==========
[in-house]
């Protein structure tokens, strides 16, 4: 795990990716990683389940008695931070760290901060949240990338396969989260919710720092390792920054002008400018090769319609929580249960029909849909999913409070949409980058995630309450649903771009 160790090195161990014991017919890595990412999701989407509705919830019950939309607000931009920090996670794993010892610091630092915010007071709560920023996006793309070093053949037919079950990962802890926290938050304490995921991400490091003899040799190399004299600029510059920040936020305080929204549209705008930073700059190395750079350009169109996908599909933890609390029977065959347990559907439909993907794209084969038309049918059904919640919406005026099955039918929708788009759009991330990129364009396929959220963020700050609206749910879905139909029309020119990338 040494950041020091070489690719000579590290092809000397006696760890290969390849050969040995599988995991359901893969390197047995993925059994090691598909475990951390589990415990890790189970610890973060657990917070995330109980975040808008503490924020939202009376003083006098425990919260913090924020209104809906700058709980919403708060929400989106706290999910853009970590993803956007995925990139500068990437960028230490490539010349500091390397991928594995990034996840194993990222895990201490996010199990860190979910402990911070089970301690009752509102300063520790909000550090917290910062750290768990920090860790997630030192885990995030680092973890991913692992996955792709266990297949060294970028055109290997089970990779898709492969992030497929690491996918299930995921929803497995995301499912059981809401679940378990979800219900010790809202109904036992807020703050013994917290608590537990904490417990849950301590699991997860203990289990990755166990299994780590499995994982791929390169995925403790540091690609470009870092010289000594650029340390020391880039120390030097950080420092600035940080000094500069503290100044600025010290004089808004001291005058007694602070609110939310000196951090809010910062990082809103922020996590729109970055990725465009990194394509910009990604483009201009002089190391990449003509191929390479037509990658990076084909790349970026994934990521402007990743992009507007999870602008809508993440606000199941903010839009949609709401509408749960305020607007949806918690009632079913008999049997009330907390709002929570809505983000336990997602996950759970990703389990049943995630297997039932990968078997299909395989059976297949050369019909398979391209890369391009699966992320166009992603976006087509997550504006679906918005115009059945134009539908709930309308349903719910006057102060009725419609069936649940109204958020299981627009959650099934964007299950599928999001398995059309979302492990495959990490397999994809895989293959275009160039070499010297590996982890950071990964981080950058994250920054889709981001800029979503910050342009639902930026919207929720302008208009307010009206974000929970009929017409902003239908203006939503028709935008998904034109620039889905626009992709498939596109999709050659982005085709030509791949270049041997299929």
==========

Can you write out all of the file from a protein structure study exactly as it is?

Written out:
[in-house]
């Protein structure tokens, strides 16, 4: 795990990716990683389940008695931070760290901060949240990338396969989260919710720092390792920054002008400018090769319609929580249960029909849909999913409070949409980058995630309450649903771009 160790090195161990014991017919890595990412999701989407509705919830019950939309607000931009920090996670794993010892610091630092915010007071709560920023996006793309070093053949037919079950990962802890926290938050304490995921991400490091003899040799190399004299600029510059920040936020305080929204549209705008930073700059190395750079350009169109996908599909933890609390029977065959347990559907439909993907794209084969038309049918059904919640919406005026099955039918929708788009759009991330990129364009396929959220963020700050609206749910879905139909029309020119990338 040494950041020091070489690719000579590290092809000397006696760890290969390849050969040995599988995991359901893969390197047995993925059994090691598909475990951390589990415990890790189970610890973060657990917070995330109980975040808008503490924020939202009376003083006098425990919260913090924020209104809906700058709980919403708060929400989106706290999910853009970590993803956007995925990139500068990437960028230490490539010349500091390397991928594995990034996840194993990222895990201490996010199990860190979910402990911070089970301690009752509102300063520790909000550090917290910062750290768990920090860790997630030192885990995030680092973890991913692992996955792709266990297949060294970028055109290997089970990779898709492969992030497929690491996918299930995921929803497995995301499912059981809401679940378990979800219900010790809202109904036992807020703050013994917290608590537990904490417990849950301590699991997860203990289990990755166990299994780590499995994982791929390169995925403790540091690609470009870092010289000594650029340390020391880039120390030097950080420092600035940080000094500069503290100044600025010290004089808004001291005058007694602070609110939310000196951090809010910062990082809103922020996590729109970055990725465009990194394509910009990604483009201009002089190391990449003509191929390479037509990658990076084909790349970026994934990521402007990743992009507007999870602008809508993440606000199941903010839009949609709401509408749960305020607007949806918690009632079913008999049997009330907390709002929570809505983000336990997602996950759970990703389990049943995630297997039932990968078997299909395989059976297949050369019909398979391209890369391009699966992320166009992603976006087509997550504006679906918005115009059945134009539908709930309308349903719910006057102060009725419609069936649940109204958020299981627009959650099934964007299950599928999001398995059309979302492990495959990490397999994809895989293959275009160039070499010297590996982890950071990964981080950058994250920054889709981001800029979503910050342009639902930026919207929720302008208009307010009206974000929970009929017409902003239908203006939503028709935008998904034109620039889905626009992709498939596109999709050659982005085709030509791949270049041997299929």